And we’re not afraid to engage the other side. Fox seems to not only welcome but relish liberals who come on the network to fence with their commentators. As a reader, who do you trust — Stephen Hayes of The Weekly Standard, who openly admits his opinions, or Jacob Weisberg of Slate, who plays Mr. Immaculate Objective Observer while worshipping at the altar of Obama?

For decades, Slate and The Washington Post — and The New York Times, and CBS, and NBC, etc. — have blackballed conservatives. They have not hired our writers, engaged in our ideas or reported on us fairly. To admit this obvious injustice would require real courage, which is why when it comes to cajones, Bernard Goldberg drinks Jack Shafer’s milkshake.

Shafer, and Slate, had an opportunity to save themselves. In 2008, Shafer wrote a piece called “The Liberal Media and How to Stop it.” In it, he revealed that an inner-office poll had shown that 55 of the 57 Slate employees had voted for Obama. How, Shafer mused, had this happened? Well, when Shafer was editing alternative weeklies, “Year after year, the best applicants were almost exclusively liberal.” Well, there you go. The best journalists are liberal because the best journalists are liberal. And forget trying to do anything about it. As Shafer put it:

I can’t solve the Slate Obamavalanche conundrum. But that doesn’t mean I’d support an affirmative action program for conservatives just because they think they’re underrepresented. Screw that. Conservatives put their minds to filling the ranks of the commentariat, and they did OK there. If they want to fill more mainstream reporter and editor jobs, let them tug harder on their bootstraps.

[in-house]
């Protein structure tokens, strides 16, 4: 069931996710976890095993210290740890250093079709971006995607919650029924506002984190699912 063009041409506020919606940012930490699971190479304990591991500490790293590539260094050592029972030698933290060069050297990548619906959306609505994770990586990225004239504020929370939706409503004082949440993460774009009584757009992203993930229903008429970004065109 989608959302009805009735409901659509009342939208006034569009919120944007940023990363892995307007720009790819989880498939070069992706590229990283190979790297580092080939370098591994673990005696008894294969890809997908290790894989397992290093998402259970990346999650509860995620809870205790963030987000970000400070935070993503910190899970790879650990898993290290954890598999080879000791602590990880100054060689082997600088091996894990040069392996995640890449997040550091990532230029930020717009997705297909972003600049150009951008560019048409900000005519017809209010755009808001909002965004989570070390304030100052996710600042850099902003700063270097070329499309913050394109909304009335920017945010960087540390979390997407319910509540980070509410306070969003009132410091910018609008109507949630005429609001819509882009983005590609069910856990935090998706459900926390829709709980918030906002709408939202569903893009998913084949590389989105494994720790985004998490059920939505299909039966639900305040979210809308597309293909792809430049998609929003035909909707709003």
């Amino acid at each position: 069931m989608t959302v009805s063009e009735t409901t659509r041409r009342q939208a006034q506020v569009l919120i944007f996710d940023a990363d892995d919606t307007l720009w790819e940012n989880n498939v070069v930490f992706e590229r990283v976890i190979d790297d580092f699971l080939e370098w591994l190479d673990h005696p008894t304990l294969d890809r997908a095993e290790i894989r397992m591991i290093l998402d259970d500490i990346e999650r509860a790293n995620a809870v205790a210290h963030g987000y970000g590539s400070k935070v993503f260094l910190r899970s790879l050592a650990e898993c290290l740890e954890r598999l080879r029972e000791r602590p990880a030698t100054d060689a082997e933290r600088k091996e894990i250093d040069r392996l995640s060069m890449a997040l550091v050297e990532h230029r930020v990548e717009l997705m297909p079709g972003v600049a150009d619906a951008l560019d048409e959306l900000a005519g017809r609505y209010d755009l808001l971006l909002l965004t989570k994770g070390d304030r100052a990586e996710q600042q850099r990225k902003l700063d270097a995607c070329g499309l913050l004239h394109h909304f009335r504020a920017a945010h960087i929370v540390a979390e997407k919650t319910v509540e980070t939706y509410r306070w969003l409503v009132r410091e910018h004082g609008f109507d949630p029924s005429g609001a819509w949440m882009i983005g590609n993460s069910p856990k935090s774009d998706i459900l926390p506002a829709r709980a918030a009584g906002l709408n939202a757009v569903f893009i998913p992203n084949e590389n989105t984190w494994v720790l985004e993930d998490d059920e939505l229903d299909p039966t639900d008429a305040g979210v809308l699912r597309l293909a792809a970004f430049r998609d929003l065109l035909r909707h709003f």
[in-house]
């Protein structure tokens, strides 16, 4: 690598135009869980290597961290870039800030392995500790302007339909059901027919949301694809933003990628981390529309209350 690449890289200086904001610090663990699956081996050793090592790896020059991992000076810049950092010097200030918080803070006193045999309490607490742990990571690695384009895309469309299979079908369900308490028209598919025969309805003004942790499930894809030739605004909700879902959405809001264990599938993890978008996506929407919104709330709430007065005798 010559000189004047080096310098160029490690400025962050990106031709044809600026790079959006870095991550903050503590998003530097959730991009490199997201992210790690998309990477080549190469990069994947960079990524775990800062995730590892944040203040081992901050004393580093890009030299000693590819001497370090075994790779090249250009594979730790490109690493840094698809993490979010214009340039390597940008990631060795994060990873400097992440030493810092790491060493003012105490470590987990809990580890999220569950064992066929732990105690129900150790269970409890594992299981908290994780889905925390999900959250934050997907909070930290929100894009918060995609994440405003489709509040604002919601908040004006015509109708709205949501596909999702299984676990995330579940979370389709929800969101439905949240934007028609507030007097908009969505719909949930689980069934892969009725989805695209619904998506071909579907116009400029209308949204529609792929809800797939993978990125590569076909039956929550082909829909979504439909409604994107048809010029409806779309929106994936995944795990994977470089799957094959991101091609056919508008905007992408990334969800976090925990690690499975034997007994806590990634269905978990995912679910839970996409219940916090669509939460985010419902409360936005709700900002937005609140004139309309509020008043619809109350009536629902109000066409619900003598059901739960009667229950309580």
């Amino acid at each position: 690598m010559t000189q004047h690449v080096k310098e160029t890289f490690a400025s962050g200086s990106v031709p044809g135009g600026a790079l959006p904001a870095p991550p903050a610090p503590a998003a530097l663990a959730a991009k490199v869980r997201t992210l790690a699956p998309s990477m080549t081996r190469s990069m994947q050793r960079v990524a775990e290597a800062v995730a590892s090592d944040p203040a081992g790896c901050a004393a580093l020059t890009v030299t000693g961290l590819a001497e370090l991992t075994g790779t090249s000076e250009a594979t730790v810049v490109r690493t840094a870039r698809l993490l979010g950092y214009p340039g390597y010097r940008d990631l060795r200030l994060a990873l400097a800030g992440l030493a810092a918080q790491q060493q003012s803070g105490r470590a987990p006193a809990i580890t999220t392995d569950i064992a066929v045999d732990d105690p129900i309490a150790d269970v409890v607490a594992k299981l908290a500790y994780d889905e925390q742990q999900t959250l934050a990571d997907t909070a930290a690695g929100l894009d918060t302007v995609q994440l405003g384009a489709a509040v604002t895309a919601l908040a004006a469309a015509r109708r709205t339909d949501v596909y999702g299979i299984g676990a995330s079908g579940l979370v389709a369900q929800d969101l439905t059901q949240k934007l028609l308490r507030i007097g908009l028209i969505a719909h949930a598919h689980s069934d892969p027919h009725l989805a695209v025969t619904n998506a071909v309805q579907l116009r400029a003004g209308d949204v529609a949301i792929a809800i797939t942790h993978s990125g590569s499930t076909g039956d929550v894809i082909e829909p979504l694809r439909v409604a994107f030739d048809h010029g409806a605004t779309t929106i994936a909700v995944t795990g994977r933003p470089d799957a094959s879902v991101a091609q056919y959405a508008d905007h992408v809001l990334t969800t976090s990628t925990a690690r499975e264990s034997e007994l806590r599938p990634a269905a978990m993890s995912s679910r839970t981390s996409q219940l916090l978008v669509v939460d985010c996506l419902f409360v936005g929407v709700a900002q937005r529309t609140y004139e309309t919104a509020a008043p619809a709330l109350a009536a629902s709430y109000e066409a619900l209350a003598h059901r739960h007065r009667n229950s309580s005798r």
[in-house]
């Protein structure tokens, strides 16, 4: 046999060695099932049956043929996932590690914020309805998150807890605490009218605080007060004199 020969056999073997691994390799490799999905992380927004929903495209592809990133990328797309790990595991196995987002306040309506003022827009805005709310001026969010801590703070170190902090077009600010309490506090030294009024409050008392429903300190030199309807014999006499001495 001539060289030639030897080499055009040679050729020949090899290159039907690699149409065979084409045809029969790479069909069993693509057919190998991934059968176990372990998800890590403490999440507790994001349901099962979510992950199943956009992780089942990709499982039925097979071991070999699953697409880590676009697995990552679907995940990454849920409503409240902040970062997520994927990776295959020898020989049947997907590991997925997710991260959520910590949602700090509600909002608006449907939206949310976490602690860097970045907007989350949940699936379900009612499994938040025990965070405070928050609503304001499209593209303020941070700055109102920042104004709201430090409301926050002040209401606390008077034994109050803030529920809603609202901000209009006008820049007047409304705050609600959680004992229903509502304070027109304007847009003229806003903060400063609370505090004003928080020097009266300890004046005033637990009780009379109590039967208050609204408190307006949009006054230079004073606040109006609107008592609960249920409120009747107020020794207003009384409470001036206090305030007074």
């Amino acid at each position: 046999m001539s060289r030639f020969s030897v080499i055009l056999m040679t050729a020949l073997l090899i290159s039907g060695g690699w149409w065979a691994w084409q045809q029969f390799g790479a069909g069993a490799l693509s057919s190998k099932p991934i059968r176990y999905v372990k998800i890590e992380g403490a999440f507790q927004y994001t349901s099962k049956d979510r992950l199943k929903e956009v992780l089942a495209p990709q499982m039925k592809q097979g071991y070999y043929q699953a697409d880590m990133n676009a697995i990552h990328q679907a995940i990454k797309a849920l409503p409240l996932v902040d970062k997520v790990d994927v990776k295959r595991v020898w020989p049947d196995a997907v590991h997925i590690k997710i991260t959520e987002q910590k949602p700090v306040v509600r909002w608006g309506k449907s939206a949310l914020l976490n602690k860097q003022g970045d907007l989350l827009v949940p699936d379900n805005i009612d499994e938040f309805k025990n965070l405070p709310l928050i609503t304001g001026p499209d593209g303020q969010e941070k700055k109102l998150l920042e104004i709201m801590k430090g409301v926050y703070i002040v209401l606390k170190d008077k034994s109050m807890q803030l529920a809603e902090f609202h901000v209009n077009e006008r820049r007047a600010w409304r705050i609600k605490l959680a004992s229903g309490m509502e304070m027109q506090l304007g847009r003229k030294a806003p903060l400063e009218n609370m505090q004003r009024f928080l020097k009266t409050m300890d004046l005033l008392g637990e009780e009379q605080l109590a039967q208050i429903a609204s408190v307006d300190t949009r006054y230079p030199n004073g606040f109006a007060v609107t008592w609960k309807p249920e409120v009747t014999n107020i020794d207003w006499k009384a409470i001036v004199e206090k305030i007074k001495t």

This is the moment when Slate could have done something to save itself — or at least stay relevant — because at the time Shafer wrote those words a lot of us were pulling hard on our bootstraps. I had published a couple books and won an award for a piece I did for The Washington City Paper — a piece published when Shafer was the editor of that paper — when in the late 1990s I contacted Slate to ask about freelancing. Shafer replied that he had no interest in what he called my “hot shit copy.” Affirmative action or not, conservatives were not welcome. To claim that there were just none of us, that the only thing a Slate editor could do was toss his hands up at the dazzling superiority of all those lefty applicants, is pusillanimous horse shit.

Imagine for a second that in 2008 Shafer and Slate had thought differently. Imagine if they had tapped a conservative or libertarian for an editor’s job — say, Tucker Carlson or Newsmax’s Christopher Ruddy, who claimed he could make Newsweek profitable in 18 months — the same Newsweek that is now considered a joke. Or Michelle Malkin, who launched Hotair.com, now one of the most successful political sites on the Web. Had Shafer had the guts to ignore his own posturing, he might not be out of a job.

What happened to Shafer and Slate, and what is happening to The Post and the rest of the dinosaur media, reminds me of that immortal Alec Baldwin scene in the movie “Glengarry Glen Ross.” Baldwin is a salesman sent to motivate a group of losers, who in my metaphor represent members of the old media who are simply unwilling to hire conservatives, even though doing so would make their outlets profitable (Fact: Michelle Malkin could quadruple Rachel Maddow’s ratings in six months).

“They are sitting out there waiting to give you their money,” Baldwin says with a brilliant and hilarious combination of testosterone and bemusement. “Are you willing to take it? Are you man enough?”

Mark Judge is the author of A Tremor of Bliss: Sex, Catholicism, and Rock ‘n’ Roll.